Muddying up a pair of Air Jordans is an apparent crime to shoe collectors, although they do make for comfortable countryside walking. Red, black, white and now coated in dried mud, bits of grass and presumably horse dung. Either way, wading through the thick and thin of muddy fields and cyclist-clad dirt roads is no small pleasure when torrential rain hits the paths. Somewhere deep within is a need to connect not with nature but a product which, when strapped onto feet, makes for a walking experience like no other. Like gliding across a pavement made up of Chicago Bulls jerseys. So too is the feeling made up in Air, a feature which glides through history with a star-studded cast and all the essentials of sedentary biopic charm.
Stacked heavily with stars and oozing the usual Matt Damon and Ben Affleck charm, Air gets away with the legacy of Michael Jordan and glides on through its connection to the Nike shoe. Gambling their way to success and the inevitability of it, Air makes sure its story is contained but surprising. Difficult, considering every JD Sport sells mountains of the popular sole and shoe, so selling a story on its potential failure proves difficult. Winding through that road is an exceptional experience though and Affleck’s consistencies behind the camera make for a welcome return. An incredible, integral supporting role from Viola Davis dispenses much of the icon imagery present on the shoe, the important step to success just a throw away from complete.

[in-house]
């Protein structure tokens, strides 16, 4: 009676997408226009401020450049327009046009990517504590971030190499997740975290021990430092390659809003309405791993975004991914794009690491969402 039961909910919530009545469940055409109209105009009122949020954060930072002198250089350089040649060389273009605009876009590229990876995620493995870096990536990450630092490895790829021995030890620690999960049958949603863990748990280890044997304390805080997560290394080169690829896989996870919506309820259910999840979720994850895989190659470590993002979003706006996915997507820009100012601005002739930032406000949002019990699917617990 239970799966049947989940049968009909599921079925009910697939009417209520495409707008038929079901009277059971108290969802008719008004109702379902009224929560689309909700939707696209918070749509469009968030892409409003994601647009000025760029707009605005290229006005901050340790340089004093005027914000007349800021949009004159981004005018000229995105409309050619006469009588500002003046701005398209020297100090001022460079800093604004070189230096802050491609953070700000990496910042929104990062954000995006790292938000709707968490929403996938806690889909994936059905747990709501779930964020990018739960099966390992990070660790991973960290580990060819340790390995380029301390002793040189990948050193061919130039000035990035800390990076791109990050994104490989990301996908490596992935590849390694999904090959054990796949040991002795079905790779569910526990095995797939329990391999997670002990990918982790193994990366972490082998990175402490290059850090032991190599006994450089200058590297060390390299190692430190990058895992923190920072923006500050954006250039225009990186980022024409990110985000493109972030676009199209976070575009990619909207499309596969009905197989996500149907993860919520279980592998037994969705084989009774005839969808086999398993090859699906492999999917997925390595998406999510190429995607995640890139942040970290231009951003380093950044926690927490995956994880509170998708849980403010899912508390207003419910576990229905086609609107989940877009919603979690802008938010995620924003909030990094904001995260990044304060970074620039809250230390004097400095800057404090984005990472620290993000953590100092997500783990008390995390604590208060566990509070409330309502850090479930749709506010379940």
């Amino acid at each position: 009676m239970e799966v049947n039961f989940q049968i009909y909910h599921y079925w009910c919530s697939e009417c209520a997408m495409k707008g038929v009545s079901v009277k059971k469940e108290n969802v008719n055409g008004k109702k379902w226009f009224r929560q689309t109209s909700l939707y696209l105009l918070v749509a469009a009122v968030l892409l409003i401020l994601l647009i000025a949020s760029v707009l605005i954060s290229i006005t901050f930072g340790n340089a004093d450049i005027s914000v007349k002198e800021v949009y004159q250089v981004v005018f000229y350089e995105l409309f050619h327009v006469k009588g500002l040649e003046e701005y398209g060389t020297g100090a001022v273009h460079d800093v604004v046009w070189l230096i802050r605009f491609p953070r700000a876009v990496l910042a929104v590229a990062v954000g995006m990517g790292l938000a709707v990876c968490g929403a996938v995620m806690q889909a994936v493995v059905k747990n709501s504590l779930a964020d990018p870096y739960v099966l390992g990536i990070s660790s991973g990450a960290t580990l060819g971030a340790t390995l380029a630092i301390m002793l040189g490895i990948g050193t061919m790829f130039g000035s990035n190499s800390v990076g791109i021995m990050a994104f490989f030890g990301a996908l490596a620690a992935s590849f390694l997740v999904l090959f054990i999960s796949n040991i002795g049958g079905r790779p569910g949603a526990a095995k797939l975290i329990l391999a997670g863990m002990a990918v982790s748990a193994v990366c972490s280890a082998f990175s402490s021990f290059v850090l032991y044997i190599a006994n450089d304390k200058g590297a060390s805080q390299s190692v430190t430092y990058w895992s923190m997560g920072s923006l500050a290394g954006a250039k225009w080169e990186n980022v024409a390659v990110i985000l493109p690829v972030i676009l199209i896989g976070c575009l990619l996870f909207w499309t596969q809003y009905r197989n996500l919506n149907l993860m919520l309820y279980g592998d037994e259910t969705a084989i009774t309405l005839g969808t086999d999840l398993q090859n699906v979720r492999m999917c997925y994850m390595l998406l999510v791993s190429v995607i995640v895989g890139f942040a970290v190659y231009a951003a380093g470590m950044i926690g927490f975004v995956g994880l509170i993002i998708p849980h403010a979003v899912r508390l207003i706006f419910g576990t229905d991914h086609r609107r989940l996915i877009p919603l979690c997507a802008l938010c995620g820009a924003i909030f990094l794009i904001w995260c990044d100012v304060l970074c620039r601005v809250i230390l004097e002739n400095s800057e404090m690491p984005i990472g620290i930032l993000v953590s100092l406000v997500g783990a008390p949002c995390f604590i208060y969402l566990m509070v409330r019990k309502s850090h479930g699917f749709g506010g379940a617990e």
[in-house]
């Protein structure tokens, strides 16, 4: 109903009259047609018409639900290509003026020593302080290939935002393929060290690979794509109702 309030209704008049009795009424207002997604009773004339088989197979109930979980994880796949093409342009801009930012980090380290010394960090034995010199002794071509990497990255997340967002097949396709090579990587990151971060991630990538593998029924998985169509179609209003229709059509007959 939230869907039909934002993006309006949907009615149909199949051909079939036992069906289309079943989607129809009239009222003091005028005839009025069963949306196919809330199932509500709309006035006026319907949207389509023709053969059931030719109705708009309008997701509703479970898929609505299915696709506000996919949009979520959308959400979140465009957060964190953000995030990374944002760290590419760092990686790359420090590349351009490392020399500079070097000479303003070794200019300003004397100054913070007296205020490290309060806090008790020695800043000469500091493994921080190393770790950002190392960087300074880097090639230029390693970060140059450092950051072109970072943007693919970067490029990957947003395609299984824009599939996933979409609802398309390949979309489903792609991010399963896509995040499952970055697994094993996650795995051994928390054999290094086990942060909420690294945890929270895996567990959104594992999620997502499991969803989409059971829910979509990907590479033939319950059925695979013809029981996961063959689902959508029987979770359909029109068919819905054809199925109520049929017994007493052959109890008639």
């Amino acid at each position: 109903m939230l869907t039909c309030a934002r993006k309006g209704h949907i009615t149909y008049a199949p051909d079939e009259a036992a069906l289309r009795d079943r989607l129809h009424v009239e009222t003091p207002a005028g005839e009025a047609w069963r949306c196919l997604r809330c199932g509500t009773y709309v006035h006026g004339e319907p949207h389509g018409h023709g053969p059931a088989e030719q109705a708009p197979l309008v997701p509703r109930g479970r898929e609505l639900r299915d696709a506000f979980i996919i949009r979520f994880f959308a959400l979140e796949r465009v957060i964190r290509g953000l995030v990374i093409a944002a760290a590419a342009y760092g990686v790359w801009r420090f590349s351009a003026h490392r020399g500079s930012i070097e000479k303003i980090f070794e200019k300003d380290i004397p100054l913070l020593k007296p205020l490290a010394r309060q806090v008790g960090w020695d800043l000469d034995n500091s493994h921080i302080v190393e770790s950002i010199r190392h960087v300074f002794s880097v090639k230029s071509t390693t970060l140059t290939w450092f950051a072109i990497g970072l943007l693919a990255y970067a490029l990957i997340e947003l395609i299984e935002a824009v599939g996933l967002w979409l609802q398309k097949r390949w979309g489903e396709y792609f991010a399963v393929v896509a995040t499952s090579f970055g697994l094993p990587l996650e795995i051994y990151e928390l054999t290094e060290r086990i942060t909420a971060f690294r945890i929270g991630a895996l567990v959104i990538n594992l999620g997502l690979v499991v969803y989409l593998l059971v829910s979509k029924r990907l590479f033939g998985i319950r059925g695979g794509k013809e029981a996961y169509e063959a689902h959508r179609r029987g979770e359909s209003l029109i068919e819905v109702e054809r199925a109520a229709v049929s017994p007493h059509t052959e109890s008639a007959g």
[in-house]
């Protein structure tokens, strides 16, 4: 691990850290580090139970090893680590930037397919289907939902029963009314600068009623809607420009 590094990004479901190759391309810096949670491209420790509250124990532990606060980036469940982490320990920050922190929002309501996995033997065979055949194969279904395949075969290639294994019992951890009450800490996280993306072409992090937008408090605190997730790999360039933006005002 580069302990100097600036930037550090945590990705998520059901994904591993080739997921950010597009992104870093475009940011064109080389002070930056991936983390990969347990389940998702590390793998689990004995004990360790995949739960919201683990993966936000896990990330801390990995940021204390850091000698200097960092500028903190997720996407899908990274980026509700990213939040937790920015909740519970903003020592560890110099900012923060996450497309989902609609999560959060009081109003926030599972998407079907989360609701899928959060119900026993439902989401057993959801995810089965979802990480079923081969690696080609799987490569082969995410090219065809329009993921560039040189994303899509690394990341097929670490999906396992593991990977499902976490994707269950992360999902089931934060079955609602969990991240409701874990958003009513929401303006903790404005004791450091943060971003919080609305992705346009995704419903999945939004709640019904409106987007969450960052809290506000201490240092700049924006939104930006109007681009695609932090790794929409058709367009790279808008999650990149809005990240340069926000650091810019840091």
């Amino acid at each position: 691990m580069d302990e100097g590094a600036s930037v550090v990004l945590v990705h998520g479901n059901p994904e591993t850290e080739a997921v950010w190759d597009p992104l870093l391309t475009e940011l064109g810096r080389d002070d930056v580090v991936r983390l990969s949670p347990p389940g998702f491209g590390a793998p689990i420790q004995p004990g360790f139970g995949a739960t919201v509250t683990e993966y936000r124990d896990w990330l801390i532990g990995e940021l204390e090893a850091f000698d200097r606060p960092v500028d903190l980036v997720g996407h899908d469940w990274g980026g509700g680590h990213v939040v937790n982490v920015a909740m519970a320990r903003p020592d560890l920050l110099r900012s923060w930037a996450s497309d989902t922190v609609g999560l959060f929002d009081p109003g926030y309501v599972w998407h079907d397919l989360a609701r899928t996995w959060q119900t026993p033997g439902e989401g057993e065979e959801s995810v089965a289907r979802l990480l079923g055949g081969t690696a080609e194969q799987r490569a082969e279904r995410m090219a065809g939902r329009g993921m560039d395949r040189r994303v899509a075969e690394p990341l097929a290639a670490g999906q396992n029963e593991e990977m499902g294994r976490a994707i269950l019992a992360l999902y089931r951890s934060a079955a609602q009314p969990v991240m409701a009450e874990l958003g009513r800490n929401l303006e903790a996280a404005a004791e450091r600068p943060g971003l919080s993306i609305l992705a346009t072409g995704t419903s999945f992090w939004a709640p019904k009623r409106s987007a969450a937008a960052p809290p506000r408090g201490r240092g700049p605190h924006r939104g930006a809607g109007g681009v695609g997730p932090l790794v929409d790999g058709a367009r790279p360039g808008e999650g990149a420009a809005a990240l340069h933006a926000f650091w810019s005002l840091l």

Down the Dire Straits pipeline viewers go, guided by Money for Nothing in an opening slideshow befitting of the modern biopic state. Throwing every pocket of recognisable 1980s product at the screen to get it out the way is a lazy style of setting the scene but its natural shift to Damon watching national games works well enough. Damon is a steady pair of hands as he often is, the role of neutered, middle-aged bloke suits him well and proved as much in Promised Land. Chris Tucker continues his fine supporting-role form, an unsung gem as Alfred Molina is. Jason Bateman provides the face of stagnation, a strong turn for him as his representation of Rob Strasser whirs away in a broken machine. Sports franchises are made on knowledge of the sport, not on boardroom predictions.
Products are made by the people who appropriate and represent them. Jordan, the image of success and especially so after The Last Dance documented it all, is a resounding figure. There is a reason failures or controversial characters do not give endorsements, nor are they asked for them. Advertising agencies would be hard-pressed to find a product suitable for Lance Armstrong or the Crystal King, an ill-forgotten LEGO villain from The Adventures of Clutch Powers. Either way, marketability is integral. Jordan was that marketability for Nike, and Damon is that marketability for Air, a resoundingly solid and well-paced biopic which documents a major success for an eerie conglomerate. Celebrate the story not the success. Brand is everything for so many, a chilling look into the influence of sports stars and celebrities on the purchasing process of fans across the globe.